With Hussein's Heirs Gone, Hopes Rise for End to Attacks
By Eric Schmitt and Thom Shanker
WASHINGTON -- The deaths of Saddam Hussein's two eldest sons in a battle with American troops in northern Iraq could be an important victory in the campaign to control, and even end, the guerrilla-style insurgency that has almost daily killed or injured allied troops, administration and military officials said today.
The attack that killed Qusay and Uday Hussein could set off an immediate wave of retribution attacks, officials said, but the deaths should also embolden more Iraqis to come forward with critical information to energize the American military's antiguerrilla operations.
Evidence of the deaths, the officials said, will allow them to make the most convincing case that senior leaders of the Hussein government would never return to power — and that Iraqis need no longer fear openly supporting the United States.
Before today, Defense Secretary Donald H. Rumsfeld routinely cited the climate of fear imposed by Mr. Hussein over the decades of his rule as a significant brake on efforts to pacify and rebuild Iraq. Mr. Hussein's sons served as his two most senior advisers and their survival at the very least helped inspire the insurgency.
"Key regime figures had spheres of influence, and many in Uday and Qusay's spheres of influence are without a doubt sleeping better tonight," said James R. Wilkinson, spokesman for the United States Central Command in Tampa, Fla.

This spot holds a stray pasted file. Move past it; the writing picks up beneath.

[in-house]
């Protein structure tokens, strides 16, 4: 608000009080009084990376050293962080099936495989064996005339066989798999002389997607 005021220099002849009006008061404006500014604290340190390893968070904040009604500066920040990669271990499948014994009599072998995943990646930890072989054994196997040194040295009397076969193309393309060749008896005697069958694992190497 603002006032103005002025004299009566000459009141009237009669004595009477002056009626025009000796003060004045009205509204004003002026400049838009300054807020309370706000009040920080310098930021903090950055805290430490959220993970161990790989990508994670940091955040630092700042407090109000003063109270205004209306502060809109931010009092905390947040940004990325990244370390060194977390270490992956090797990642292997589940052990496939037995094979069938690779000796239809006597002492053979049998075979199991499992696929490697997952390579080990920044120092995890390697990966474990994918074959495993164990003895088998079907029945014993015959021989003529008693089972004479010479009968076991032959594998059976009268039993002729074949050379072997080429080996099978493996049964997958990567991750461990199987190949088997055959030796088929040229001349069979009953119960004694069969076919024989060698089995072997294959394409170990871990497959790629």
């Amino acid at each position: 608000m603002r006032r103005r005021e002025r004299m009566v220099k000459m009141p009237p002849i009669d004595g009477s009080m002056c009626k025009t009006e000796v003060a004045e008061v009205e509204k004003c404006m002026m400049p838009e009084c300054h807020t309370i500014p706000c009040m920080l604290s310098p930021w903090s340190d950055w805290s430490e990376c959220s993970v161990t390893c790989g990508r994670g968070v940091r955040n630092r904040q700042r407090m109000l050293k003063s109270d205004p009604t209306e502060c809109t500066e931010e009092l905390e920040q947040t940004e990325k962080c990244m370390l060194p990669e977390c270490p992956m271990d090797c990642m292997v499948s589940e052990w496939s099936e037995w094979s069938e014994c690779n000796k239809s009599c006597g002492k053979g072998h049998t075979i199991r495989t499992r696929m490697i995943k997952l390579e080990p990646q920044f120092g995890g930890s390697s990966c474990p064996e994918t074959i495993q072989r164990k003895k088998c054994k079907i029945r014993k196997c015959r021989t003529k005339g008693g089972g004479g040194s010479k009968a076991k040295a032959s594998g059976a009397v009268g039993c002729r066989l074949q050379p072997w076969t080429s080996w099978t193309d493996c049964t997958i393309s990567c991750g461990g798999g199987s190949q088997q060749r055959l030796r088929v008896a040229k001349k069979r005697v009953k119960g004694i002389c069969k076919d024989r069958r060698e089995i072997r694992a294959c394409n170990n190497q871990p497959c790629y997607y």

But the top prize — Saddam Hussein — remained elusive, and initial reports on the attack included no indication of whether information might have been seized at the house to point to his location.
Even so, the raid raised hopes among military officials in Iraq and at the Pentagon that they were tightening the noose around Mr. Hussein himself. A senior military official said the Pentagon would learn more about the kind of hiding places Mr. Hussein and his former top aides may be using. The second floor house in Mosul was so heavily fortified that it took missiles fired from either Apache or Kiowa helicopters to blast it open so troops could enter.
The attack may also validate arguments by senior American commanders who have resisted calls from some lawmakers and other critics to increase the number of troops on the ground in Iraq from the current level of 148,000, saying better intelligence combined with fast-acting troops is the answer.
In an interview on Sunday, Gen. John P. Abizaid, the commander of American forces in the Persian Gulf, described a scenario that foreshadowed the raid today.
"It's not a matter of boots per square meter," General Abizaid said. "It's a matter of focused intelligence, and then troops that are agile enough to carry out missions in a manner that can cause surprise and take down the targets precisely."
The military has conducted hundreds of raids over the past few weeks, not to seize hundreds of fighters but to confiscate huge caches of weapons and hoards of cash, gold and jewels meant to finance a long-term guerrilla resistance.
American officials were particularly hopeful that the deaths would lead more Iraqi informants to come forward. Since President Bush declared an end to major combat on May 1, American forces have relied heavily on tips from such informants and from insurgents captured in a running series of raids, to hunt down an elusive array of Baath Party diehards, foreign guerrilla fighters and terrorists.